The Last Page

The Last Page

The publication in the October 6, 2008, New Yorker of a selection of the more than fifty thousand Norman Mailer letters that have been archived reminds us of what a vacuum he left when he died in November 2007 at the age of eighty-four.

As Philip Roth and Christopher Hitchens remind us, we have no shortage of literary bad boys these days. But Mailer was a special kind of bad boy—generous, self-mocking, and always on the lookout for the joyous in a situation.

Here, for example, is Mailer in 1960 letting Jacqueline Kennedy know that he intends to vote for her husband but that he has great reservations about his policies: “I do not agree with your husband about Cuba. I think he is moving into a serious error, but I will vote for him anyway,” Mailer promises, then adds, “It is just that I have now lost much pleasure in my ballot.”

Five years later in a 1965 letter to the conservative National Review editor, William Buckley, Mailer is just as measured in gently telling him that their political debates have gotten dull: “I think our public debates are probably over—for a time at least. . . . As writers we are not both villains, and that excites no proper passions.”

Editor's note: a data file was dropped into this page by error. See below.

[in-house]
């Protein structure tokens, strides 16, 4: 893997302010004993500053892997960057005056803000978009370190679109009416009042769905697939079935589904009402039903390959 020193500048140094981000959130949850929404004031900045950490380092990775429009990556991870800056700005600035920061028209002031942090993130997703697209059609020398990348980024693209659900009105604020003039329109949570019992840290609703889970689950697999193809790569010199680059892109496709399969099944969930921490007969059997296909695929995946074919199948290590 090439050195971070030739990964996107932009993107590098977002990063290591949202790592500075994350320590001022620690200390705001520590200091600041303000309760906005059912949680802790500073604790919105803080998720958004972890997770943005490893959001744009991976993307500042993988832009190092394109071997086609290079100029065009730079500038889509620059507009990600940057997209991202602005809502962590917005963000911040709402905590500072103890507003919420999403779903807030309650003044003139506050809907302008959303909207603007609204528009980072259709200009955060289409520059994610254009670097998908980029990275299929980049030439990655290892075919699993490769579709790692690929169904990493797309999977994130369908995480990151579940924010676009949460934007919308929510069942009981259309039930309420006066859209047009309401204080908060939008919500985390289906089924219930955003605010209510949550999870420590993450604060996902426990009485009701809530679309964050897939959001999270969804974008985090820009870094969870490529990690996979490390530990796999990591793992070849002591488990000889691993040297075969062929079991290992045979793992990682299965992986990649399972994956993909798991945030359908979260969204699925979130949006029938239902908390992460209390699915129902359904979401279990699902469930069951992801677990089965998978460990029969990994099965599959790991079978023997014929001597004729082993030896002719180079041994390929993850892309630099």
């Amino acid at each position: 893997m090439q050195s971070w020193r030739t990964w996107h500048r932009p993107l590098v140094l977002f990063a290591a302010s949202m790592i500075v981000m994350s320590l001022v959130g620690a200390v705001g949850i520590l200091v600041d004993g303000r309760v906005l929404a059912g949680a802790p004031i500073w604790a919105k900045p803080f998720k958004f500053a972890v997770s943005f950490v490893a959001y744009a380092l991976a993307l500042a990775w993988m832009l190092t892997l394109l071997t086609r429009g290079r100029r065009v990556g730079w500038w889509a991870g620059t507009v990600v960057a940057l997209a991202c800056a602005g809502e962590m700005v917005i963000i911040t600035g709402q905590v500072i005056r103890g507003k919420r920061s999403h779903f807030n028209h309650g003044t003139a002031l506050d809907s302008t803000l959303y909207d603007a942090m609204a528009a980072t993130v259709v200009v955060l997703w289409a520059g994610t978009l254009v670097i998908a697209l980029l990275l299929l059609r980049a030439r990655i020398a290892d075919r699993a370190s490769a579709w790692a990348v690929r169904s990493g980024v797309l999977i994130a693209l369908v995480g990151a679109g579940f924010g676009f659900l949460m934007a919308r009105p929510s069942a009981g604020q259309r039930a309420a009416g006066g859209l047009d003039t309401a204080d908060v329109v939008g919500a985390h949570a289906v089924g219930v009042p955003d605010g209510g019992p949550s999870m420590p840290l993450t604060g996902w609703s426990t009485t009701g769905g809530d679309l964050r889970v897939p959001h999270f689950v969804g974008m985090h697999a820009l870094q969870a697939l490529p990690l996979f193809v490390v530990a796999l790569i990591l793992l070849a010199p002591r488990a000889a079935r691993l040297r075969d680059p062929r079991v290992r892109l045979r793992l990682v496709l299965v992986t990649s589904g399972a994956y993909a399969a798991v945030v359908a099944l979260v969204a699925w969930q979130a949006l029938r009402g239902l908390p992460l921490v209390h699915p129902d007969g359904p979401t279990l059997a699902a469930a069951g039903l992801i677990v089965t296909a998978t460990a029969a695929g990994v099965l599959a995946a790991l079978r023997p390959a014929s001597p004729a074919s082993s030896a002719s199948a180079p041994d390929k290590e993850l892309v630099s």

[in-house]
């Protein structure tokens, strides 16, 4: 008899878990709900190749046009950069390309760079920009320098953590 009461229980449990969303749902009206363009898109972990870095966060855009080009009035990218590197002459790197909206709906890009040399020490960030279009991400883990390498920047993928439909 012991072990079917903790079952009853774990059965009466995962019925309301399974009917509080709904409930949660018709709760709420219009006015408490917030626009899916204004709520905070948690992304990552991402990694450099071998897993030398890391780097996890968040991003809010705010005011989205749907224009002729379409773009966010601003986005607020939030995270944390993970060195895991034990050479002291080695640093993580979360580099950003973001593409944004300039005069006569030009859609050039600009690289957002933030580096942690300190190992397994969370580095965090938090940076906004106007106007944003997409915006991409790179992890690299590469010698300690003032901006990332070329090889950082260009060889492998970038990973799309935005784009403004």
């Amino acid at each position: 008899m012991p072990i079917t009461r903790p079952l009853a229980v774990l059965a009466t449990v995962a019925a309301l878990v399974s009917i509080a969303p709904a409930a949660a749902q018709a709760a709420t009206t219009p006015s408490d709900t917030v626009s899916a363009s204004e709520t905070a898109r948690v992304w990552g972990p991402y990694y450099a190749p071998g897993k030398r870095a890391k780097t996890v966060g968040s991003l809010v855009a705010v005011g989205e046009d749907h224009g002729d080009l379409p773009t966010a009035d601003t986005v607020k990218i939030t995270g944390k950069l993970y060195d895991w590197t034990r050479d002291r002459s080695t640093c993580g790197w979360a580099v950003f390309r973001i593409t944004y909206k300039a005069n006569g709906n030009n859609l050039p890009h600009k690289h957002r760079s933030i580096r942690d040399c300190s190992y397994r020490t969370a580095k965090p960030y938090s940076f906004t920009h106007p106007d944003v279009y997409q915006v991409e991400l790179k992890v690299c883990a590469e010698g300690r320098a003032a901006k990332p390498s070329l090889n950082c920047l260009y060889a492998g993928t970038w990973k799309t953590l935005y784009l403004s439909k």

But it isn’t just when he is making putdowns that Mailer’s letters are fun to read. At his most serious, there is always an edge and a self-deprecating quality to his writing. Defending his most famous Dissent essay, “The White Negro” (Fall 1957), Mailer writes his friend Jean Malaquais, “I was trying to fumble my way forward toward a theory of energy, human energy, which some genius following behind us may be able to pick up and use in order to become the new Marx,” and two years later, in a letter to Irving Howe, Mailer, anticipating the direction the sixties will take, writes of his eagerness for Dissent “to begin a dialogue with the psycho-anarchists (wherever they are?)” in order to become “the center of a radical generation which may be coming into existence.”

Mailer makes clear in his letters, as he did in his personal essays, that he thinks the worst sin for a writer or a politician is piety. Nobody, left or right, is immune from his judgment. “You read politics and Partisan Review today,” he writes in 1949, and there are no longer ideas in them, just canapés, and despite the brilliance of all their people and their erudition, etc. etc they no longer think, they merely hate.”

What would Mailer have said about our current troubles? It is hard to know, but a letter that he wrote in 2003 about George W. Bush gives us a strong indication of the direction in which he was headed. “It seems to me,” Mailer observes of Bush, that “the best argument you can present is that he’s a total, shallow, manipulative shit, but that he’s got the luck of the devil working for him.”

Not bad for an early assessment, and more than enough to make anyone pleased ...